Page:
Hmmmm... I understand, but how can you do without ?

I was thinking of having out_neighbors (or a new variant of it that would return SparseGraphBTNodes) filter out the vertices with u_int < v_int itslef, or seeing if by chance it happens to return a sorted list... But I have no idea (i) if it is feasible, (ii) if would be worth the pain!

comment:8 Changed 5 years ago by ncohen

Yoooo !!

Well. What I should do is try again to read and document, and rewrite this at lower level. Definitely.

I mean... You are right in what you say, it is just that I have to read and understand very undocumented code, and that to be honest I don't have performance problems myself. But I will do that next week, definitely.

Thanks.

Sorry, I'm a bit exhausted right now. Anyway have fun, good evening to you ;-)

Nathann

comment:9 Changed 5 years ago by ncohen

It took me a while, but I understood that what Marc reported above is actually responsible for 99% of our worries. I will create a ticket and write a patch for this tomorrow asap. It will probably depend on this very ticket.

Nathann

comment:10 Changed 5 years ago by ncohen

Done in #16005.

Nathann

comment:11 Changed 5 years ago by azi

I've looked at the patch and tested it and it looks good (the doctest somehow fails but I believe its not related to this change but something unrelated). Hence I give this patch a go.

Thanks Nathann for fixing this.

Last edited 5 years ago by azi (previous) (diff)

comment:12 Changed 5 years ago by azi

  • Status changed from needs_review to positive_review

comment:13 Changed 5 years ago by vbraun

Please fill in reviewer name

comment:14 Changed 5 years ago by ncohen

  • Reviewers set to Jernej Azarija

comment:15 Changed 5 years ago by vbraun

  • Status changed from positive_review to needs_work
Traceback (most recent call last):
  File "/home/release/Sage/src/doc/common/builder.py", line 1474, in <module>
    getattr(get_builder(name), type)()
  File "/home/release/Sage/src/doc/common/builder.py", line 269, in _wrapper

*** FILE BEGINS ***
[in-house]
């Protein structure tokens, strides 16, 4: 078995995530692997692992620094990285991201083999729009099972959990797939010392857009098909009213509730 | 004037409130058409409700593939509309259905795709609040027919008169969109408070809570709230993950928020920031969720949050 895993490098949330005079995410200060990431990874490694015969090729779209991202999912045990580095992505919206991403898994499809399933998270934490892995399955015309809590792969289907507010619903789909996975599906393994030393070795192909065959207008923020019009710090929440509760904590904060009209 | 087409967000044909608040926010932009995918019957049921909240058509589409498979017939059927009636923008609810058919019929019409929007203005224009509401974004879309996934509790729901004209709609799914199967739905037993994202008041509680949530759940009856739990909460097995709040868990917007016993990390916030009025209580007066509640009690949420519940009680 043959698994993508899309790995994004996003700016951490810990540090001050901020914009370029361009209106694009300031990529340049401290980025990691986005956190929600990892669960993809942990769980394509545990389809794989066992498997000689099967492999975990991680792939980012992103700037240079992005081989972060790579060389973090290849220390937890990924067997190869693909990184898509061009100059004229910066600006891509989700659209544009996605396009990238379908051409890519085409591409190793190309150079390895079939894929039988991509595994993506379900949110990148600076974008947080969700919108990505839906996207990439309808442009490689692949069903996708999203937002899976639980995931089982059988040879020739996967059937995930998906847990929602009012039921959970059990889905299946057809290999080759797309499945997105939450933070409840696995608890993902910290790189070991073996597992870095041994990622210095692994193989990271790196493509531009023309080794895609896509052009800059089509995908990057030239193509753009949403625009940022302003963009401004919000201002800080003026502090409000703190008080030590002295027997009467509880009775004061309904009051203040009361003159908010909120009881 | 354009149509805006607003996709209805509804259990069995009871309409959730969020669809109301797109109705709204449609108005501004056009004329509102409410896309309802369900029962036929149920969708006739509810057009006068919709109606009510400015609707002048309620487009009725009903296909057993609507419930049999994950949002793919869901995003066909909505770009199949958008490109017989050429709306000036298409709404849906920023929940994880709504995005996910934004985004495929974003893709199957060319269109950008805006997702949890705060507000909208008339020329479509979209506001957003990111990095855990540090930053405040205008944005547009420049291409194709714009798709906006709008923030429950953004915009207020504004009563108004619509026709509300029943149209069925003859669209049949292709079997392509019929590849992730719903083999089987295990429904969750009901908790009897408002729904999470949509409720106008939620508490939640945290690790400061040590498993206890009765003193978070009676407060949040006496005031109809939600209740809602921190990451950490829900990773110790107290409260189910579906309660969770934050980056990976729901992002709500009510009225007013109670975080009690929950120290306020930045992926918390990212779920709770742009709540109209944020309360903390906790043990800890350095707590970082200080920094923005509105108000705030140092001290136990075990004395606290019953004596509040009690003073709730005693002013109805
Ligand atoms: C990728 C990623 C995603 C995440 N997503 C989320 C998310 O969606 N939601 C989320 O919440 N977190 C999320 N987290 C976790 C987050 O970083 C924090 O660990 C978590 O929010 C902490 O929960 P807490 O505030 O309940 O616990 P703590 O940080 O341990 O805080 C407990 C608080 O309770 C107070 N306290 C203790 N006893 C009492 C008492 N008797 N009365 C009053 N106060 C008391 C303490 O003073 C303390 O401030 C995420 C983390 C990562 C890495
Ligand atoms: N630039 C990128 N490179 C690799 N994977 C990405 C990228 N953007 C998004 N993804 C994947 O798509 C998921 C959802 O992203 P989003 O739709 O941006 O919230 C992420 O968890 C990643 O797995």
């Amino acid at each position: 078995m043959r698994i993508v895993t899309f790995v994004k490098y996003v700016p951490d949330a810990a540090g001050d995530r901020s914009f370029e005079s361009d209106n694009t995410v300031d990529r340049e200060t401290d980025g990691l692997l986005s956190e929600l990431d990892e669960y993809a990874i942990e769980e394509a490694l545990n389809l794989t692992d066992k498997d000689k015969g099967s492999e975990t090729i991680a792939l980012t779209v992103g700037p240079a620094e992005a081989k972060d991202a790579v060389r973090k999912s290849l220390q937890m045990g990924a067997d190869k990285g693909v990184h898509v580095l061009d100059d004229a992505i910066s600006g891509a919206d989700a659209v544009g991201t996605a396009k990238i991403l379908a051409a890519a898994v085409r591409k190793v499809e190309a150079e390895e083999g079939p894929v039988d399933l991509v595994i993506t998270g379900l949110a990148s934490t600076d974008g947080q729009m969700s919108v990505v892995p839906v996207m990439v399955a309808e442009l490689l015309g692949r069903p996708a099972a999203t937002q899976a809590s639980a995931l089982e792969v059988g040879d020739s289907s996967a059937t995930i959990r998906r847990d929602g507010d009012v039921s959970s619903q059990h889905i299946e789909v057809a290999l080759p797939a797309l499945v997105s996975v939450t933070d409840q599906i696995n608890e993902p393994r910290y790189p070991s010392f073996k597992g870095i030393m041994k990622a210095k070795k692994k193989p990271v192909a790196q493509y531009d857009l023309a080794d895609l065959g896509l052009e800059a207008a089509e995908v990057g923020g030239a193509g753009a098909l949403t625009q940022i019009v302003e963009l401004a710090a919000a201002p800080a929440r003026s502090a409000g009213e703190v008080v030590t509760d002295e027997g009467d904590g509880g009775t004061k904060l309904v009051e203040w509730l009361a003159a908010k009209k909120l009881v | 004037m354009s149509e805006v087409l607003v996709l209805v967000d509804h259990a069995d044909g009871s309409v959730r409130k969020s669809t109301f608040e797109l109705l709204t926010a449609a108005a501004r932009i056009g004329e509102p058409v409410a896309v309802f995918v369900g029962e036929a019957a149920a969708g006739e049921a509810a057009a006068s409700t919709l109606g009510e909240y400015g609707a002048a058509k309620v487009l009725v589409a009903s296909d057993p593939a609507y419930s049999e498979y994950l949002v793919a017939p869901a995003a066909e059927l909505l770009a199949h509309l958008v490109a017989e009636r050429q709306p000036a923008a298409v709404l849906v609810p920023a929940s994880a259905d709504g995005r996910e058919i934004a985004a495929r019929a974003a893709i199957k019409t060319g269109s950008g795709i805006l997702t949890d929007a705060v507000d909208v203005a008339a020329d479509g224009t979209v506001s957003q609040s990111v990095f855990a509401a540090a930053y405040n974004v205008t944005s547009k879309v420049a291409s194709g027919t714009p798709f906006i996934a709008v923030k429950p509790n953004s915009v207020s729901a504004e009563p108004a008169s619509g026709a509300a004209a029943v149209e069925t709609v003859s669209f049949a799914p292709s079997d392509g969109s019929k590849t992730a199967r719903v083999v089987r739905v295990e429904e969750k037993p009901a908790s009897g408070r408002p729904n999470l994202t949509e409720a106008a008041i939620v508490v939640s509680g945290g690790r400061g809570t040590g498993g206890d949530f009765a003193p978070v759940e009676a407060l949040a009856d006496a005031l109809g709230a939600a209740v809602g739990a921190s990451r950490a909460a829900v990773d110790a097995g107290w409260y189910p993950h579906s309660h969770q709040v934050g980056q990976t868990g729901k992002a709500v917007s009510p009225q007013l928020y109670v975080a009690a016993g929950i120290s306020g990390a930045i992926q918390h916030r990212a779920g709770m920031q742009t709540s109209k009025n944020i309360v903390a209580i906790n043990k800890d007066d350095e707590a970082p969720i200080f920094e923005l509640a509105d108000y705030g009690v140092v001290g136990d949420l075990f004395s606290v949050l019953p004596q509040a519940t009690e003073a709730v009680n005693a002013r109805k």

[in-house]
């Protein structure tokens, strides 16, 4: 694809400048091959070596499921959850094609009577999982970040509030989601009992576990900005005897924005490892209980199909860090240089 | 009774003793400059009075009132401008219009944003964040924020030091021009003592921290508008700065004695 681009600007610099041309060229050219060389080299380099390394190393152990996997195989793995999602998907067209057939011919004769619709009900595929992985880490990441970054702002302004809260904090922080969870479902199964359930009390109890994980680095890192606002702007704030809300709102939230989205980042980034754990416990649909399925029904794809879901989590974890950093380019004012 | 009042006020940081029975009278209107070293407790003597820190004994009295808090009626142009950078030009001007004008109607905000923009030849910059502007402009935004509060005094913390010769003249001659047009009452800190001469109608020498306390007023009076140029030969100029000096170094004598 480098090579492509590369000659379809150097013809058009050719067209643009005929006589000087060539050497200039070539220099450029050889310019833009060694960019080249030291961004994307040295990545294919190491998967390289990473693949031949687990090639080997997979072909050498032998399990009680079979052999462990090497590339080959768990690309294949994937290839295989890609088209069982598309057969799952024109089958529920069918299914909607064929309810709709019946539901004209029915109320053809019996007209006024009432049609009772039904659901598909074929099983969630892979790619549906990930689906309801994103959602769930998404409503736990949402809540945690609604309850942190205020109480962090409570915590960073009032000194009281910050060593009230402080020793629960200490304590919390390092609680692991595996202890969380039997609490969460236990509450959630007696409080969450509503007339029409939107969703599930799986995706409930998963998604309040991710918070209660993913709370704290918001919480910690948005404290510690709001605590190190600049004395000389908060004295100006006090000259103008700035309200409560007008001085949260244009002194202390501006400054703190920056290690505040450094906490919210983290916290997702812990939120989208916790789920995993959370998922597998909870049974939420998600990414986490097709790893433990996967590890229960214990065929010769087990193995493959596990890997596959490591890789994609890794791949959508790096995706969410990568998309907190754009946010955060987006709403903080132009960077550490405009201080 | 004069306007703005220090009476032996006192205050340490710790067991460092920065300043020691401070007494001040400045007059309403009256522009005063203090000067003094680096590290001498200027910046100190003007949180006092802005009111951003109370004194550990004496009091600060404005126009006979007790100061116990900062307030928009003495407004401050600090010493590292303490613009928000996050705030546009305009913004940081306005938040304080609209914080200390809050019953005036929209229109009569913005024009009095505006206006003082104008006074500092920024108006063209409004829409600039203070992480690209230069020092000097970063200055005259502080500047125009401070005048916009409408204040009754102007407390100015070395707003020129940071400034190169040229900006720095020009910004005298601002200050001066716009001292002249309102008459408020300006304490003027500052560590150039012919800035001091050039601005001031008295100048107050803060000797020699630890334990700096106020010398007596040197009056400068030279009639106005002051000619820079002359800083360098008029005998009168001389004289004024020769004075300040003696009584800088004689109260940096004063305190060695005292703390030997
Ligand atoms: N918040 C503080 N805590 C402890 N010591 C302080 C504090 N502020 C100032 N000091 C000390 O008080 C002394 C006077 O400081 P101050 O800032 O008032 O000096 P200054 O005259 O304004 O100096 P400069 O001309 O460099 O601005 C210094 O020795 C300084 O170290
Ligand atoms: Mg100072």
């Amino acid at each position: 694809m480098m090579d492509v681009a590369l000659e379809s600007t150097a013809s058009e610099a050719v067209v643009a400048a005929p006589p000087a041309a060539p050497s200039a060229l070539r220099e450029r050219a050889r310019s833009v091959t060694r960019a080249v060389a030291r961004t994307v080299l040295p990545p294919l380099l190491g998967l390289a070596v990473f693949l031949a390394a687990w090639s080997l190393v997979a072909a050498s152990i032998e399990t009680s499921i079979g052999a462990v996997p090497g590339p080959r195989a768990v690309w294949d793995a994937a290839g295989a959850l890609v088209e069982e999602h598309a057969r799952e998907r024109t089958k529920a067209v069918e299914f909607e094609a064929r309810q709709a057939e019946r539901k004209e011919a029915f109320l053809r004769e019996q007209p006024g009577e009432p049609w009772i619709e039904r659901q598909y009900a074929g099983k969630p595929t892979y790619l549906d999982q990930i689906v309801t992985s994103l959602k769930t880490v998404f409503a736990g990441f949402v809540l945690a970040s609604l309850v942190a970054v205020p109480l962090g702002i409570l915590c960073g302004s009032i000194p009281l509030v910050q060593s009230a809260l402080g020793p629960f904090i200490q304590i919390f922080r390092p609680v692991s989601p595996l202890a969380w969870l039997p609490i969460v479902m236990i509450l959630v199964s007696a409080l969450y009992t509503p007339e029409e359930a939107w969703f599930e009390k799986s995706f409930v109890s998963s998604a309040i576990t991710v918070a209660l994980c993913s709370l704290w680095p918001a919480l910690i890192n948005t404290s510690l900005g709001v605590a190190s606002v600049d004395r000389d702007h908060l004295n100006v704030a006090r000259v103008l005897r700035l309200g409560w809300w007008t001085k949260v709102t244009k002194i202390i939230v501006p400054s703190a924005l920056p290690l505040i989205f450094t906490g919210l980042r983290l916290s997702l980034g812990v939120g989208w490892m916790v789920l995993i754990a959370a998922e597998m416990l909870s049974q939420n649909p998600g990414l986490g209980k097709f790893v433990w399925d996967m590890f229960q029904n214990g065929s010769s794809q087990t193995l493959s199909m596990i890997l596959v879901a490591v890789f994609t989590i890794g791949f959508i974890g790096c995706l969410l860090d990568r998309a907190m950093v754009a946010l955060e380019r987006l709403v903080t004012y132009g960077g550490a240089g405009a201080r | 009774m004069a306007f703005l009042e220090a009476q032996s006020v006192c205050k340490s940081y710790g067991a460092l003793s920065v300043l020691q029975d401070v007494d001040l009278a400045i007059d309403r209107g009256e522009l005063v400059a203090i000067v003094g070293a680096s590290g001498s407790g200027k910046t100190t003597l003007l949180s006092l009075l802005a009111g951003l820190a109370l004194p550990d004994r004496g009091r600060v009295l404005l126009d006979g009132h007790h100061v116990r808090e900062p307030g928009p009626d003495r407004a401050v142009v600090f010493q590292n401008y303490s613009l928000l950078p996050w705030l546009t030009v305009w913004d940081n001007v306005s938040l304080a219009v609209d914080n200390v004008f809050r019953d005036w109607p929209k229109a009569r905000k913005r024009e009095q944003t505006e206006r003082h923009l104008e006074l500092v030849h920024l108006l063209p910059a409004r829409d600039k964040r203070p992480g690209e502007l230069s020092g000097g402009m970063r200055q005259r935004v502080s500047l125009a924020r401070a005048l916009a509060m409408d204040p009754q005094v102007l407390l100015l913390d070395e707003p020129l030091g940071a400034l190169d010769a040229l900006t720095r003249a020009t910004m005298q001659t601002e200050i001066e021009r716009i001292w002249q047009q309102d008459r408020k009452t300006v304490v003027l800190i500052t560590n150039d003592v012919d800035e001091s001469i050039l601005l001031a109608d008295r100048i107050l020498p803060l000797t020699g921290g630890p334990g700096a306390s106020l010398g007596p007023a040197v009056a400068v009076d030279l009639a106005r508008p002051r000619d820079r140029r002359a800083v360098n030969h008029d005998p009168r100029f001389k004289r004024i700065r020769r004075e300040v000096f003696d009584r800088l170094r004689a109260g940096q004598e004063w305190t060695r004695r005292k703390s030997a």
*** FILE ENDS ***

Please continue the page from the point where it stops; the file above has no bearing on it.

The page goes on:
getattr(get_builder(document), 'inventory')(*args, **kwds)
  File "/home/release/Sage/src/doc/common/builder.py", line 485, in _wrapper
    x.get(99999)
  File "/home/release/Sage/local/lib/python/multiprocessing/pool.py", line 554, in get
    raise self._value
OSError: [graphs   ] docstring of sage.graphs.base.sparse_graph.SparseGraphBackend.iterator_edges:20: WARNING: Literal block expected; none found.

comment:16 Changed 5 years ago by ncohen

NOOOOooooooooooooooooooooooooooooooo... It missed the release :-P

Okay, fixed T_T

Nathann

comment:17 Changed 5 years ago by git

  • Commit changed from 768a63ea1d24e569a254f99b01b1f4c568198bc9 to 83f22e77e04b47fba65ae55adb4d80ec1c7d0a5e

Branch pushed to git repo; I updated commit sha1. New commits:

c8c46catrac #15978: Rebase on 6.2.beta5
83f22e7trac #15978: Broken doc

comment:18 Changed 5 years ago by ncohen

  • Status changed from needs_work to positive_review

comment:19 Changed 5 years ago by vbraun

  • Status changed from positive_review to needs_work

Doctests fail in some crystal stuff

comment:20 Changed 5 years ago by ncohen

I hate parents/elements and categories. I am not even allowed to test that two elements are equal, for if I do I get inside of their f... recursive loops.

Last edited 5 years ago by ncohen (previous) (diff)

comment:21 Changed 5 years ago by ncohen

not to test equality but COMPARE.

comment:22 Changed 5 years ago by ncohen

sage: Tab  = CrystalOfTableaux(['A', 3], shape = [2,1,1])           
sage: g=Tab.digraph()                                    
sage: u,v = g.vertices()[:2]                             
sage: u <= v
...
RuntimeError: maximum recursion depth exceeded in cmp

What the hell can I do with that ?

Before, the following code was called :

sage: cmp(u,v)              
-1

comment:23 Changed 5 years ago by ncohen

Okay, here it is. I replaced the <= with < which changes nothing for us and does not change any doctest either, except that the crystal doctests works now.

And I wrote to sage-combinat-devel about that.

I set it back to positive_review after having checked that all long doctests in graph/ and combinat/crystal pass.

By the way the doctests in combinat/crystals/ take a lifetime.

Nathann

comment:24 Changed 5 years ago by git

  • Commit changed from 83f22e77e04b47fba65ae55adb4d80ec1c7d0a5e to 77c4df2fe5eda40cd86c083d8d2e3e510efbb667

Branch pushed to git repo; I updated commit sha1. New commits:

77c4df2trac #15978: Broken doctest in combinat/crystals/

comment:25 Changed 5 years ago by ncohen

  • Status changed from needs_work to positive_review
Last edited 5 years ago by ncohen (previous) (diff)

comment:26 Changed 5 years ago by vbraun

  • Branch changed from u/ncohen/15978 to 77c4df2fe5eda40cd86c083d8d2e3e510efbb667
  • Resolution set to fixed
  • Status changed from positive_review to closed
Note: See TracTickets for help on using tickets.